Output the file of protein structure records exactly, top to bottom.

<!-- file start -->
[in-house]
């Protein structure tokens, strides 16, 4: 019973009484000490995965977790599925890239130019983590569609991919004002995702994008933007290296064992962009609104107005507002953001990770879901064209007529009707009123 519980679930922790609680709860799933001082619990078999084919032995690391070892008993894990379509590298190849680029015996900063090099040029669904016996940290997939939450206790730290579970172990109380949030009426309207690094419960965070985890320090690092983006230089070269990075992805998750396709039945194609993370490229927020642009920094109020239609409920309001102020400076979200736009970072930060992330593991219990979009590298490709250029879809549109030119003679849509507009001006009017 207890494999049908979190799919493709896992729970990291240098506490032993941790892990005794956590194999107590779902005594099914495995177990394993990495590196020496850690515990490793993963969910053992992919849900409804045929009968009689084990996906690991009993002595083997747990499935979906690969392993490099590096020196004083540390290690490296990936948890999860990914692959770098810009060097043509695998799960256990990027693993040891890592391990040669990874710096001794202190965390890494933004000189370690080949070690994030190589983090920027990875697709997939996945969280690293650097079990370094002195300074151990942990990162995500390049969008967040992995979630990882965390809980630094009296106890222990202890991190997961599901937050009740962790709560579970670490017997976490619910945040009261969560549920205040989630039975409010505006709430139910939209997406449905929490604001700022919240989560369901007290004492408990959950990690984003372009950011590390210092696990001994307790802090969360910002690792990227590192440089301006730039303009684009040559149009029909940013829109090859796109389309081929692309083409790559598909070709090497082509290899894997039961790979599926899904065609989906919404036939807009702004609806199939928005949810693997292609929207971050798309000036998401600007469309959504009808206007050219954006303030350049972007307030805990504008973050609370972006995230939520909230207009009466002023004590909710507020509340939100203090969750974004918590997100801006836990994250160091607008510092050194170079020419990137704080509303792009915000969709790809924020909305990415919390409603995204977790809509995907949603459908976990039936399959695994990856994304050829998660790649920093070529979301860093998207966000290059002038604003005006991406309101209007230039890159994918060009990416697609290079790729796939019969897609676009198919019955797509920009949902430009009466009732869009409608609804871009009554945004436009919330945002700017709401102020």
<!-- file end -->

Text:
[in-house]
């Protein structure tokens, strides 16, 4: 019973009484000490995965977790599925890239130019983590569609991919004002995702994008933007290296064992962009609104107005507002953001990770879901064209007529009707009123 519980679930922790609680709860799933001082619990078999084919032995690391070892008993894990379509590298190849680029015996900063090099040029669904016996940290997939939450206790730290579970172990109380949030009426309207690094419960965070985890320090690092983006230089070269990075992805998750396709039945194609993370490229927020642009920094109020239609409920309001102020400076979200736009970072930060992330593991219990979009590298490709250029879809549109030119003679849509507009001006009017 207890494999049908979190799919493709896992729970990291240098506490032993941790892990005794956590194999107590779902005594099914495995177990394993990495590196020496850690515990490793993963969910053992992919849900409804045929009968009689084990996906690991009993002595083997747990499935979906690969392993490099590096020196004083540390290690490296990936948890999860990914692959770098810009060097043509695998799960256990990027693993040891890592391990040669990874710096001794202190965390890494933004000189370690080949070690994030190589983090920027990875697709997939996945969280690293650097079990370094002195300074151990942990990162995500390049969008967040992995979630990882965390809980630094009296106890222990202890991190997961599901937050009740962790709560579970670490017997976490619910945040009261969560549920205040989630039975409010505006709430139910939209997406449905929490604001700022919240989560369901007290004492408990959950990690984003372009950011590390210092696990001994307790802090969360910002690792990227590192440089301006730039303009684009040559149009029909940013829109090859796109389309081929692309083409790559598909070709090497082509290899894997039961790979599926899904065609989906919404036939807009702004609806199939928005949810693997292609929207971050798309000036998401600007469309959504009808206007050219954006303030350049972007307030805990504008973050609370972006995230939520909230207009009466002023004590909710507020509340939100203090969750974004918590997100801006836990994250160091607008510092050194170079020419990137704080509303792009915000969709790809924020909305990415919390409603995204977790809509995907949603459908976990039936399959695994990856994304050829998660790649920093070529979301860093998207966000290059002038604003005006991406309101209007230039890159994918060009990416697609290079790729796939019969897609676009198919019955797509920009949902430009009466009732869009409608609804871009009554945004436009919330945002700017709401102020």